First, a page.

• Short-term marketing – This can span from one to three months, which is when the crisis will most likely make the most significant impact. Marketing solutions during this stage should be easily changeable and closely monitored, including social media advertising, search engine ads and website content. 
  • Medium-term marketing – This can span three to nine months, and the changes might not be as dramatic as your short-term marketing solutions, but your overall strategy might need to be revised during this time period. You need to anticipate your performance during this time and be prepared with promoting and distributing your most critical products and services such copywriting services.
  • Long-term marketing – This can span one to three years, but because conditions and forecasts can easily change during a crisis, you should adapt your marketing strategy to the current situation and avoid making drastic changes that can negatively impact your business in the long run.

3 brands that created successful marketing campaigns during a crisis

We’ve shortlisted three brands that have created inspirational and moving marketing campaigns during a crisis. Each brand is from a different industry, but they all succeed in empathising with their audience through their message while articulating their stance on the issue at hand.

1. IKEA Spain’s “I Stay Home” campaign

At the peak of the pandemic, IKEA Spain partnered with McCann to create a new campaign celebrating our homes. It was a creative and thoughtful tribute to how the home is a safe haven and refuge, serving as a reminder for people to stay home during lockdowns.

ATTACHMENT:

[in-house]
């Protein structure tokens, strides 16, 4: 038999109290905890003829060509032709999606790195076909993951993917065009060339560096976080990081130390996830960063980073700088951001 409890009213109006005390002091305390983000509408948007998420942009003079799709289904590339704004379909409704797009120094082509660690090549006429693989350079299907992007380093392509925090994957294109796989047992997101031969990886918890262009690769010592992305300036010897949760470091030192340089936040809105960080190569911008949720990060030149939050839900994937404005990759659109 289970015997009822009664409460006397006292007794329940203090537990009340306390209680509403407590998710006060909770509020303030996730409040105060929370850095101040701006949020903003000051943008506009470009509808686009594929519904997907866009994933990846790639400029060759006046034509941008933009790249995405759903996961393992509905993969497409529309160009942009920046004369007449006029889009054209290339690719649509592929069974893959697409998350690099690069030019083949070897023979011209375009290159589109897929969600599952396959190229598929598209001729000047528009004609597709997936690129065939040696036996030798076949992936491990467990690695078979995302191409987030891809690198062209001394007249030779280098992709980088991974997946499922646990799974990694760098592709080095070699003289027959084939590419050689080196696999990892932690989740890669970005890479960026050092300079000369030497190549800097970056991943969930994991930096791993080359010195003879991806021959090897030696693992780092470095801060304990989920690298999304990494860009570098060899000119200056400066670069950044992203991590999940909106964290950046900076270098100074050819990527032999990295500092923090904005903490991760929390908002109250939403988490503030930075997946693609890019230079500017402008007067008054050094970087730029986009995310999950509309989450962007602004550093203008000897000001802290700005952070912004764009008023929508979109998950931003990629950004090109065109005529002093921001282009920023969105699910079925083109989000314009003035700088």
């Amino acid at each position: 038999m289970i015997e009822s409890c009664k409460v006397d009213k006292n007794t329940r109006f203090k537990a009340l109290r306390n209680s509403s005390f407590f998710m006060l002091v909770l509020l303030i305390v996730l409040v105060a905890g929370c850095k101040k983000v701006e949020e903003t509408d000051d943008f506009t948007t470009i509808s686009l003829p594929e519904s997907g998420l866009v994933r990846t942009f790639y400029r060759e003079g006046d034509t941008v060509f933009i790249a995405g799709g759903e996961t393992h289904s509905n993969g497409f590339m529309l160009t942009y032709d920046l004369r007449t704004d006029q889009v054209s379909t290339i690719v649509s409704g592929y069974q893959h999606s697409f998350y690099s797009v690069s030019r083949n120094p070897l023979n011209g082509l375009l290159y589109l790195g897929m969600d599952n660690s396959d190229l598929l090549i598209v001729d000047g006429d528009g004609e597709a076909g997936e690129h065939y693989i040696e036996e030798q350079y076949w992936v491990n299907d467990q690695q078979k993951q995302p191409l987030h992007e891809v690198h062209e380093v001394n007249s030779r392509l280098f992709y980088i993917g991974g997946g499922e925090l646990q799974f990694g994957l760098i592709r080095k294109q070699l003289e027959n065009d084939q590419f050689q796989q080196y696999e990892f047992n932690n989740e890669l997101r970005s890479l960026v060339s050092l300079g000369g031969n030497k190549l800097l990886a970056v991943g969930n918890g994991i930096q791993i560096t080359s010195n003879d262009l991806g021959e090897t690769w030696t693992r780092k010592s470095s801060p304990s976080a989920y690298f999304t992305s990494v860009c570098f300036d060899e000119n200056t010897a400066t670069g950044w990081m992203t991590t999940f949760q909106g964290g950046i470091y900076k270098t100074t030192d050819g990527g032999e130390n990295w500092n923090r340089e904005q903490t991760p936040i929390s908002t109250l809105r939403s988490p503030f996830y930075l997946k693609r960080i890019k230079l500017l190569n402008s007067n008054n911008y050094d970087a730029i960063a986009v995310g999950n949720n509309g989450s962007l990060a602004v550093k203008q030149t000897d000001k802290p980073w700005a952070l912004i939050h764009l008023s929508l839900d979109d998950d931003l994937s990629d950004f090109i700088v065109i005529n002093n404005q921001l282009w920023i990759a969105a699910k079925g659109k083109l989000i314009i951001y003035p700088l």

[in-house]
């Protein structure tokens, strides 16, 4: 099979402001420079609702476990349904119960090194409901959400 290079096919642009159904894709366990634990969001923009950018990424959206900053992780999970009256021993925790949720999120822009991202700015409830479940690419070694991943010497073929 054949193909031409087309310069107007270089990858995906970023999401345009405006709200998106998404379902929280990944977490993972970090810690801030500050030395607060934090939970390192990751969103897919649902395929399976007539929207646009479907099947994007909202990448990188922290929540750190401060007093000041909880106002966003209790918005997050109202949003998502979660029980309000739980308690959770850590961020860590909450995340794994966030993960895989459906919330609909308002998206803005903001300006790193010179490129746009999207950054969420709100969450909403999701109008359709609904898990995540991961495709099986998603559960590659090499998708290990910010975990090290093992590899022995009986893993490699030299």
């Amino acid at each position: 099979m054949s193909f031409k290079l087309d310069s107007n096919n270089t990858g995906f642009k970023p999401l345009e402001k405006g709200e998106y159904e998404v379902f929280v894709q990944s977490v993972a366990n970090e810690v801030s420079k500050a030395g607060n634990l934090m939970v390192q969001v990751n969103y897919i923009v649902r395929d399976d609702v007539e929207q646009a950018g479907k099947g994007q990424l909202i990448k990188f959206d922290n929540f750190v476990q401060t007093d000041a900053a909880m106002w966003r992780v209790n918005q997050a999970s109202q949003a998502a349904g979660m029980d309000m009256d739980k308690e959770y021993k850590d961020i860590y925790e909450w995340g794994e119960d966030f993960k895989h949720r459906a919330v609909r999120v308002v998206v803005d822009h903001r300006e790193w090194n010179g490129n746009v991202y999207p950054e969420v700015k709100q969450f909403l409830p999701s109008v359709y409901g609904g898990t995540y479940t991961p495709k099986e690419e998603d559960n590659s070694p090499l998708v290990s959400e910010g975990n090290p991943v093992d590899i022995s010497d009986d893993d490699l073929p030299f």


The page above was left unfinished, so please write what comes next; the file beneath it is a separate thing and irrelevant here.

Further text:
The videos in the campaign showcased people from all walks of life, using different areas of their homes. The storytelling was relatable and evocative, and it brought each room in the house to life — from the bedroom and study room to the dining area and living room. The video had all the components of a great story. IKEA Spain had a clear message to share (i.e. the home is a refuge) and they found the best way to structure and format that message through a visual story. Best of all, IKEA Spain didn’t promote any of its products in the campaign, but because the home was the focal point of its content, it was still very much on-brand.

2. Nike’s Dream Crazy campaign

Colin Kaepernick, a civil rights activist and an NFL quarterback who effectively ended his career for taking a stand while kneeling, was the centrepiece of Nike’s “Dream Crazy” campaign, with the tagline “Believe in something, even if it means sacrificing everything.”

Photo from Wieden + Kennedy

The campaign celebrates diversity and focuses on the stories of iconic athletes such as Odell Beckham Jr., Shaquem Griffin, Lacey Baker, LeBron James and Serena Williams. It was deemed controversial because of its stance against racial discrimination, an ongoing crisis in the United States. As far as storytelling goes, Kaepernick made a compelling “hero” in Nike’s campaign due to his activist background, and while some people might think “Dream Crazy” was divisive, the overall content was powerful and stirring.

3. Budweiser’s “Respect” commercial

Just a few months after the 9/11 attacks, Budweiser ran a 60-second spot just once during the 2002 Super Bowl. The spot featured the renowned Budweiser Clydesdales trekking from a farmhouse to New York City, where the horse takes a knee with the city’s skyline in the distance. The spot served as a touching tribute, and Budweiser was the only company to receive permission to film in the New York City airspace at the time. 

The commercial didn’t try to sell beer either, instead focusing on connecting with the audience and only showing the Budweiser logo at the very end. Since then, the commercial has been aired on the 10th and 20th anniversary of the attacks.

A crisis hits when people least expect it, but it’s important to have contingency plans in place so that your business can adapt to any situation. Developing marketing solutions for the duration of the crisis and practising good marketing etiquette can help you create relevant and thoughtful content that can connect with your audience during tough times.

Want to crisis-proof your marketing strategy? Contact us and we will incorporate impactful storytelling with your content.